When it comes to illegal dumping from cruise ships, sometimes the best watchdogs are appaled vacationers who catch the action with their video cameras. In 1993, passengers aboard the Regent Sea witnessed and photographed crew members throwing plastic garbage bags in to the ocean 30 miles off the coast of Florida. Also in 1993, a group of fishermen discovered and partially retrieved more than 25 plastic garbage bags floating several dozen miles of St. Petersburg, Florida. The debris was determined to have come from the Regent Rainbow, another ship operated by Regency Cruises, Inc. Regency received a whopping $250,000 fine this spring for violations of MARPOL, the International Convention for the Prevention of Pollution From Ships.
Hollywood’s scripts are becoming increasingly friendly to environmental causes. After all, Murphy Brown recycles, and Universal wagered $175 million on the Kevin Costner film Waterworld, in which centuries of global warming have caused the polar ice caps to melt, leaving Earth’s surface covered in water.
In 1989, the government of Western Samoa directed the village of Falealupo to build a new school. Located on the island of Savaii, 2,800 miles south of Hawaii, the village coulnd’t find money, so Chief Fuiono Senio and the elders reluctantly sold logging rights to 30,000 acres of tropical hardwoods for $2.50 per acre.
"If you see a school of whales where there is a feeding mother, first kill the calves because then the mother wont leave. Next, kill the kill the mother, then the male won’t leave. And finally, kill the male." The comments of former whaling fleet captain Vladimir Dobralskiy echo the kill-at-all-costs credo that operated for years in the Soviet Union’s whaling industry.
Five years ago, Tom Sellars wasn’t getting any repect in the music business: His calls rarely got beyond industry secretaries. These days, musicians like R.E.M., Paul McCartney, k.d. lang and Kenny Loggins are listening, because Sellars and former college buddy Michael Martin have combined a vision, a cause and commitment into the Minneapolis based Concerts for the Environment (CFE).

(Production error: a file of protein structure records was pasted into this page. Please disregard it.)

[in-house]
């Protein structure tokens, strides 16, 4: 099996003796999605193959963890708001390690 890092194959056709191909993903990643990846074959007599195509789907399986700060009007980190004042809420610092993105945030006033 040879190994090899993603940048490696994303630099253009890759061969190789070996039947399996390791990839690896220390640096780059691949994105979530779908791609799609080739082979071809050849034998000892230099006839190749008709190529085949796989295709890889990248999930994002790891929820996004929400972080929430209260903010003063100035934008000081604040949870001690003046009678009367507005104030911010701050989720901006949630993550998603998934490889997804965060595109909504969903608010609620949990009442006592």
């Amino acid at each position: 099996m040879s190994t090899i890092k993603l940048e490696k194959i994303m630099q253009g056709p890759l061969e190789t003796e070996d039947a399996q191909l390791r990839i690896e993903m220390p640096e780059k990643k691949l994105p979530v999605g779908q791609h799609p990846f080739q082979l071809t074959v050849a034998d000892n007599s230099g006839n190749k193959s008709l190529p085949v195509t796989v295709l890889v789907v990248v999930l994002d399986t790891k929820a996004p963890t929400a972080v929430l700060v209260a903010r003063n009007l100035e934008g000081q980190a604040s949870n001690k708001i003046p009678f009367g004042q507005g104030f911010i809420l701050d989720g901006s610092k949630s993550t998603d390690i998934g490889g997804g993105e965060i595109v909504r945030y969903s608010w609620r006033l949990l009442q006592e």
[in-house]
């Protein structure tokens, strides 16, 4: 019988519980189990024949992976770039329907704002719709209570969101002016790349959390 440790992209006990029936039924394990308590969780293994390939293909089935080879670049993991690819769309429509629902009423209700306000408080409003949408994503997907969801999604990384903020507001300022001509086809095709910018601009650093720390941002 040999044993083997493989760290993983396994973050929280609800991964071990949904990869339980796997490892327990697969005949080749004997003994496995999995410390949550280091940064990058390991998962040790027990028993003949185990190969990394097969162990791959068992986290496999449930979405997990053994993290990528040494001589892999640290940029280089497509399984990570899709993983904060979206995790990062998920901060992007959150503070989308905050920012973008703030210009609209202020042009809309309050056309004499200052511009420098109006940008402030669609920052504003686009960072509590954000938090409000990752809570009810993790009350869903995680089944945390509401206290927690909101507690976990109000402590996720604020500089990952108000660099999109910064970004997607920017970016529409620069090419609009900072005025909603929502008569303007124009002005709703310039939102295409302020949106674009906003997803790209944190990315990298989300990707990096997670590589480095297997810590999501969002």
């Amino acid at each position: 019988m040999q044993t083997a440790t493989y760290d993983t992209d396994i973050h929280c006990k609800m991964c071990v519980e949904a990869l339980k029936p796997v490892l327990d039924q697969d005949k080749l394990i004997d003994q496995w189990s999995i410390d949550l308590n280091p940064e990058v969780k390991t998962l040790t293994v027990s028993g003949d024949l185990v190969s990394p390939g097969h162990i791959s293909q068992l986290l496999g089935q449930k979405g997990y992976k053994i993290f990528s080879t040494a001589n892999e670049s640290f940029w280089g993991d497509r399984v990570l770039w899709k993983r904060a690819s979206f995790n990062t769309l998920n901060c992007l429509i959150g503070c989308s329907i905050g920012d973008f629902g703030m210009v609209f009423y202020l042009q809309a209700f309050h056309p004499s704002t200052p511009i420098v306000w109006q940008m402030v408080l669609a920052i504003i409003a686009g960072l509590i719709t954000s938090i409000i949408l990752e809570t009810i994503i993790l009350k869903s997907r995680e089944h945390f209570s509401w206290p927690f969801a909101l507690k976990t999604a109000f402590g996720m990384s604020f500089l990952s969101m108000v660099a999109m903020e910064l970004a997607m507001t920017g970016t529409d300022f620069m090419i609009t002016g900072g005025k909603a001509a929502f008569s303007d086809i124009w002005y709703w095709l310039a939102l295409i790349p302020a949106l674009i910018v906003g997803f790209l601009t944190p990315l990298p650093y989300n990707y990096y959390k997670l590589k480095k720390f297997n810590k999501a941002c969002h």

The scene one sunny January Sunday at the Nyland Cohousing Community near Boulder, Colorado, could have been a commercial for communal living. Here was ample proof of what members of the 150 or so U.S. "cohousing" groups believe: that shared communities – which typically feature a "common house" where residents can share meals, childcare, tools, laundry facilities and other services, surrounded by single-family homes designed for maximum environmental impact – are the best antidote to the isolated, consumption-intensive nature at most American housing
Even by the free-wheeling standards of Alabama politics, John M. Smith seemed an unlikely choice for the post of the state’s top environmental watchdog. In the early 1980s, he served as spokesman for an abortive scheme to export hazardous waste abroad from the Birmingham area. A few years ago, state and auditors questioned his computer company’s performance in fulfilling state contracts.
Poland is usually thought of as a kind of environmental house of horrors. Belching smokestacks, coal-darkened buildings and mammoth industrial complexes are dismal and grimy images that leap at us from reports about Eastern Europe. Nevertheless, wholesale despoliation is not a pervasive condition. In spite of the gray renderings, much of Poland is still surprisingly lush. Unfortunately, few get to see past the cheerless Orwellian viage to the other Poland – the green Poland.
For six years, the plucky little Geo Metro XFi hatchback was the most fuel-efficient car on the market, with an Environmental Protection Agency (EPA) milage rating of 53 miles per gallon (mpg) in the city and 58 on the highway. But for 1995, this American milage champ – the little engine that could – got the ax, having accounted for only less than 10 percent or less of overall Metro Sales.